The Blackfoot are still counting coup as members of the Blood Tribe were among those First Nation actors who contributed to the major motion picture movie, ‘The Revenant,’ in which famous Hollywood actor Leonardo DiCaprio captured his first Oscar as the Best Actor. Long-time professional cowboy Dallas Young Pine and his brother Paul played pivotal roles in the movie that garnered two other Academy Awards for Best Cinematography and Best Director.
Human Resources Conference Gives Insight To Employees In Meeting Needs Of The Public
The Blood Tribe Administration’s Human Resource department hosted a conference on April 7-8, 2016, in their on-going effort to not only improve on the quality of service for the employees and people, but to provide employees with additional skills and resources in working for the best interests of the tribe. Frank Scout, Director, Human Resources, says each year the conference brings forth professionals who present topics useful for the benefit of employees.
TRIBAL STUDENTS INVOLVED IN TINY HOUSE PROJECT SHOW THAT DOWNSIZING HOMES ARE VERY LIVEABLE
In what may seem like a minor project to seasoned carpenters is a major undertaking for the students involved in the Mini Homes project at the Kainai High School on the Blood reserve. Ten students were chosen to learn the construction of building of a house from the blueprints to the eventual finished product.
SAIPOYI SCHOOL SHARE THEIR COMPASSION TO HELP FAMILIES WHO LOST HOMES IN FIRE
Treaty 7 Urban Indian Housing Recognized For Contributions And Growth In The City
In an extreme act of kindness and generosity, the students and staff of the Saipoyi Elementary School had a quick of fundraising activity where they raised much needed money to give to a number of families who lost everything in the fire earlier this month that wreaked havoc in Fort McMurray, AB. Sharon Eagle Plume, Saipoyi K4 instructor, said the students
The Treaty 7 Urban Indian Housing Authority were recently recognized by the City of Lethbridge on January 28, 2016, during the 10th Annual Housing Awards Luncheon where they received a Special Recognition Award for providing over 30 years of service for First Nations people 8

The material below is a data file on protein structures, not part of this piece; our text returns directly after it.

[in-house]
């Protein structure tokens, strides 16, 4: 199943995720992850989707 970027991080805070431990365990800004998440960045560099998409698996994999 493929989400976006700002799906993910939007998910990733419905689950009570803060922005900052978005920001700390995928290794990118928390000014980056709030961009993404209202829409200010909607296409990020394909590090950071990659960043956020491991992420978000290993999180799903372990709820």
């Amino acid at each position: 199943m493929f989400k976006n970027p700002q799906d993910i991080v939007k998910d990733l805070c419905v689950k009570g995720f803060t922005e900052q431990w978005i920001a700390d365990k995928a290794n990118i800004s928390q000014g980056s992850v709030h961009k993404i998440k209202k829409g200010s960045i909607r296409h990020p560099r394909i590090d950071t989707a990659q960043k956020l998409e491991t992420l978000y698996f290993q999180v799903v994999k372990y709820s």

TSINIKSSINI January 2017
and staff felt the need to contribute in any way possible to help those feeling the devastation of the fire.
2016 – A YEAR IN REVIEW AUGUST
FIRST NATIONS METIS & INUIT CHAPTER REACH OUT TO MEET ON KAINAI NATION
INDIGENOUS EDUCATION PROGRAM LAUNCHED
A new school year means training for a new job for six professional development (PD) consultants hired by the Alberta Teachers’ Association. The consultants met at Barnett House last week to begin preparations for a $2.5 million project designed to educate all 42,000 Alberta teachers about First Nations, Metis and Inuit (FNMI) history, world views and ways of knowing.
The Kainai High School was the gathering place as the University of Lethbridge Alumni Association First Nations Metis and Inuit Chapter hosted a noted tribal scholar on Tuesday May 3, 2016, to share his views on a number of topics. Dr. Leroy Little Bear, professor emeritus, said he was honored to work alongside U of L President Mike McMahon and the FNMI alumni association and students to talk to people on the importance of the sharing of knowledge.
NATIONAL INQUIRY INTO MURDERED AND MISSING WOMEN LAUNCHED
The Blood Tribe Fire department is looking at innovative ways in improving its services to the community. The establishment of a volunteer fire-fighting crew is considered a blessing especially when an emergency requires additional staff to control the blaze. Jacen Abrey, Deputy Fire Chief, Emergency Services, said the 14 volunteers are in training and once they complete their requirements, will have the opportunity to be of assistance anywhere in Canada.
The 50th annual Kainai Indian Day festivities on July 15-17, 2016, was entertaining and enjoyable as the singers and dancers gave it their all in sharing their talent and skills with the people who travelled from across Canada and the United States to be a part of this momentous celebration. Despite the downpour of rain, the people braved the wet conditions to put on a show that captivated those who witnessed talent at its finest. This year’s payout was the largest the Kainai powwow has ever produced and it showed, especially in attracting some of the top-notch drummers in Indian country.
VOLUNTEER FIREFIGHTERS CURRENTLY IN TRAINING WILL ASSIST IN PROVIDING SAFETY FOR THE KAINAI
TRADITIONAL BLACKFOOT HEADDRESS TODAY MAKING DRAMATIC COMEBACK
50TH ANNUAL KAINAI INDIAN DAY CELEBRATIONS BRING TOP-NOTCH TALENT TO TRIBAL POWWOW